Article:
And if you can't find a group that fits, you can always start your own. No one will come knocking and you can do as you wish. Just get disclosure clearance as no one implicitly trusts clergy near children these days.

In other words, in the end an existing institution has the right to determine its own boundaries, and for what ever real reason as opposed to the stated reason.

Now it may be that these boundaries shift, and there is a perspective on these things that protest may cause change and that it is worth staying for the duration until the change comes about. However, on this matter, this intsitution is clearly digging its feet in: it is not going to budge on its view of marriage, and after all how can it when so many of its core supporters would be less 'pastorally generous' not more and then homophobic institutions in Africa won't accept inclusion?

The conclusion I reach, and reached long ago, is that the simple matter of having equality in this matter is not going to happen. So clergy of similar sympathy really ought to do the honest thing and leave. Your complaint, protest, moaning even, only has purchase if the institution would change, if you could bring it about. But if you can't, and you don't want to be part of the duplicity, then get out. Do what you do somewhere else.

4 comments:

Jonathan Hagger said...
This comment has been removed by the author.
Jonathan Hagger said...

A different option, that I have suggested, is for inclusive priests to organise in such a way as to afford each other some sort of protection as they deliberately go against their bishops' commandments. The Oxford Movement, ironically, is the precedent I have in mind. Of course, this is messy and there will be many casualties. Unfortunately, I doubt that many "liberals" have the guts and integrity to follow such an extremist course. The term "wishy washy" is funny because it is true as Homer Simpson would say.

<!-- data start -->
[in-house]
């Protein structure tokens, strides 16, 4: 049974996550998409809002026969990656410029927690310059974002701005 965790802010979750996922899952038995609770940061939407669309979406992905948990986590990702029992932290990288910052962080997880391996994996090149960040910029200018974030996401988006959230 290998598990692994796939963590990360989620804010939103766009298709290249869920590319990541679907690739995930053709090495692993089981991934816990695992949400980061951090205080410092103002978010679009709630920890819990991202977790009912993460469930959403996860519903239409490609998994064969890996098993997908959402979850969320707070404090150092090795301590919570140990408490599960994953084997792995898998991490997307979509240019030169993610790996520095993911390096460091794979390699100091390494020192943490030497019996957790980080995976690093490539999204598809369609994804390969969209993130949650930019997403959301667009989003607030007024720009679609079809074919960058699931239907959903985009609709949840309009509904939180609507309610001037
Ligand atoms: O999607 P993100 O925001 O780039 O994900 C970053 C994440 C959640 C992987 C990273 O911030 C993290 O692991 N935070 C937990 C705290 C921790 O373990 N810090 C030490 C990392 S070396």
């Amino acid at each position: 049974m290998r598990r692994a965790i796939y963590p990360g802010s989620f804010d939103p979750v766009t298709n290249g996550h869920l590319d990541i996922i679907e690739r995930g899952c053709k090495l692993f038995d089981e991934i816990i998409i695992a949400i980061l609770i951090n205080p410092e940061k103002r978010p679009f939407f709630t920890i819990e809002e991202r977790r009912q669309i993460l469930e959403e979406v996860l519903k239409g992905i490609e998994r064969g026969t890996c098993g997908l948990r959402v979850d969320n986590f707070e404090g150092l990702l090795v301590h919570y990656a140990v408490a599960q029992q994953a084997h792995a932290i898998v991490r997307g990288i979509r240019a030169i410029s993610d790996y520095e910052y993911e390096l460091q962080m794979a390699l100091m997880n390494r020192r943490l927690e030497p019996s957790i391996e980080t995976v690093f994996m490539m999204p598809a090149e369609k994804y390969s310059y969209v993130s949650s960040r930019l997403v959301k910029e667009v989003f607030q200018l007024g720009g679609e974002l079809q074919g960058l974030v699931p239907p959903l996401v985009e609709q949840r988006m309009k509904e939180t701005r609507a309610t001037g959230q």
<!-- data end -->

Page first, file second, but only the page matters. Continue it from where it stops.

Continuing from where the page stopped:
Pluralist (Adrian Worsfold) said...

Yes, resistance is an alternative. I also doubt they have the guts and integrity. You, of course, were left with no choice but you as independent can now show a different approach.

Gary Paul Gilbert said...

I don't see how the clergy can organize effectively when unelected bisops are their bosses. I suspect younger people will simply not consider ministry in the C of E as an attractive option. Those priest who are not paid by the church might have an easier time rebelling.

The gulf between the Episcopal Church, where bishops in states with equal marriage have told their same-sex-partnered priests they must marry, and the C of E has now further widened. The C of E moves backwards, while the Episcopal Church looks for ways to demand the same behavior from straight and LGBT priests.

Another issue is this notion that the faith doesn't change. A more flexible, Unitarian approach wouldn't get all worked over change.


Gary Paul Gilbert